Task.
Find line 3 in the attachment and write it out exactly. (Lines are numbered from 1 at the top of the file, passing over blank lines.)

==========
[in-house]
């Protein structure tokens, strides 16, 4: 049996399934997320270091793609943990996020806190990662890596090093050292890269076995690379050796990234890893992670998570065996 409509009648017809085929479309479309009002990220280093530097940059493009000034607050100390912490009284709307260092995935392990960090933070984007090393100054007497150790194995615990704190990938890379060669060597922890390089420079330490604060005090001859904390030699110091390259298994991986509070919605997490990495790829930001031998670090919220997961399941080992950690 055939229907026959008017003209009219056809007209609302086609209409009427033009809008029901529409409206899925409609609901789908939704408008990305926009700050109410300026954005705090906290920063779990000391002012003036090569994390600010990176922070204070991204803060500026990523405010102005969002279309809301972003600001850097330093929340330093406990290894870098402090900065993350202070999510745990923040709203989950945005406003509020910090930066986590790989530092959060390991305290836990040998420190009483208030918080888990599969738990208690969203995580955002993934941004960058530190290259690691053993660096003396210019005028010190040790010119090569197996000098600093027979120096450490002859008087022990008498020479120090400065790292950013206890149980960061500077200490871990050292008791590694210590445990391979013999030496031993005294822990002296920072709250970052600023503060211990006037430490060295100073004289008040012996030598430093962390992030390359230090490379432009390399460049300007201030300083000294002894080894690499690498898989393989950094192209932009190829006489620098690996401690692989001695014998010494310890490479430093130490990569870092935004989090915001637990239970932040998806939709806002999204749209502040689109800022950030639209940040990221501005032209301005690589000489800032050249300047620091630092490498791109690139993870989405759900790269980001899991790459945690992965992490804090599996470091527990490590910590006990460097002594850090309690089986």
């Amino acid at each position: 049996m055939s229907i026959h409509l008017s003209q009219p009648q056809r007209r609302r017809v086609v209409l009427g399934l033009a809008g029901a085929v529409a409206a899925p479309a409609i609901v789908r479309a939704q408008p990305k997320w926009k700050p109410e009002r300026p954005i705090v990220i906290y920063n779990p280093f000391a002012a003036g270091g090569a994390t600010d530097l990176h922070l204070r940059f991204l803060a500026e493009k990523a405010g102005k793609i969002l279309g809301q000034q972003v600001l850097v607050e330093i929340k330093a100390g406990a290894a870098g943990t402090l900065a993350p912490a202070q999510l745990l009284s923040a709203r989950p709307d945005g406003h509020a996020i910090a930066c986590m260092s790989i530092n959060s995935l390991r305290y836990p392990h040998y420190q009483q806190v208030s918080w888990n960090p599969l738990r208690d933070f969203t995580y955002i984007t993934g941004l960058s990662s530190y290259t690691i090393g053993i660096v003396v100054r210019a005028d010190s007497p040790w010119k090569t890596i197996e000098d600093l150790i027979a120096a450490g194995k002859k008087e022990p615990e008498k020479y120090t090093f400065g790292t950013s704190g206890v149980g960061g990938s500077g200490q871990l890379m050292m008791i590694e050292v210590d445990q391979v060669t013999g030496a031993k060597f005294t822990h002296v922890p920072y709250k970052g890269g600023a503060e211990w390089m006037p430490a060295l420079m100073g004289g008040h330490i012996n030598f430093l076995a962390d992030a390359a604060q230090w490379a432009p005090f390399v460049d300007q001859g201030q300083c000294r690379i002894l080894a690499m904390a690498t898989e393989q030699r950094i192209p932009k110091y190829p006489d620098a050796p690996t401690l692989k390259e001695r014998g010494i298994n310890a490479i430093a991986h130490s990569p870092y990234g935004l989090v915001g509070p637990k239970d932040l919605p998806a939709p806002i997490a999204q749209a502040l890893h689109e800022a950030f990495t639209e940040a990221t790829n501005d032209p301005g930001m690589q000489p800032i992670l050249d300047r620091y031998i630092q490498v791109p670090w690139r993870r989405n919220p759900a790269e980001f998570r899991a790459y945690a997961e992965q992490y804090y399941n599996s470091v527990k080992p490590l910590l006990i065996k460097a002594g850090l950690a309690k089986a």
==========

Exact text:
């Amino acid at each position: 049996m055939s229907i026959h409509l008017s003209q009219p009648q056809r007209r609302r017809v086609v209409l009427g399934l033009a809008g029901a085929v529409a409206a899925p479309a409609i609901v789908r479309a939704q408008p990305k997320w926009k700050p109410e009002r300026p954005i705090v990220i906290y920063n779990p280093f000391a002012a003036g270091g090569a994390t600010d530097l990176h922070l204070r940059f991204l803060a500026e493009k990523a405010g102005k793609i969002l279309g809301q000034q972003v600001l850097v607050e330093i929340k330093a100390g406990a290894a870098g943990t402090l900065a993350p912490a202070q999510l745990l009284s923040a709203r989950p709307d945005g406003h509020a996020i910090a930066c986590m260092s790989i530092n959060s995935l390991r305290y836990p392990h040998y420190q009483q806190v208030s918080w888990n960090p599969l738990r208690d933070f969203t995580y955002i984007t993934g941004l960058s990662s530190y290259t690691i090393g053993i660096v003396v100054r210019a005028d010190s007497p040790w010119k090569t890596i197996e000098d600093l150790i027979a120096a450490g194995k002859k008087e022990p615990e008498k020479y120090t090093f400065g790292t950013s704190g206890v149980g960061g990938s500077g200490q871990l890379m050292m008791i590694e050292v210590d445990q391979v060669t013999g030496a031993k060597f005294t822990h002296v922890p920072y709250k970052g890269g600023a503060e211990w390089m006037p430490a060295l420079m100073g004289g008040h330490i012996n030598f430093l076995a962390d992030a390359a604060q230090w490379a432009p005090f390399v460049d300007q001859g201030q300083c000294r690379i002894l080894a690499m904390a690498t898989e393989q030699r950094i192209p932009k110091y190829p006489d620098a050796p690996t401690l692989k390259e001695r014998g010494i298994n310890a490479i430093a991986h130490s990569p870092y990234g935004l989090v915001g509070p637990k239970d932040l919605p998806a939709p806002i997490a999204q749209a502040l890893h689109e800022a950030f990495t639209e940040a990221t790829n501005d032209p301005g930001m690589q000489p800032i992670l050249d300047r620091y031998i630092q490498v791109p670090w690139r993870r989405n919220p759900a790269e980001f998570r899991a790459y945690a997961e992965q992490y804090y399941n599996s470091v527990k080992p490590l910590l006990i065996k460097a002594g850090l950690a309690k089986a």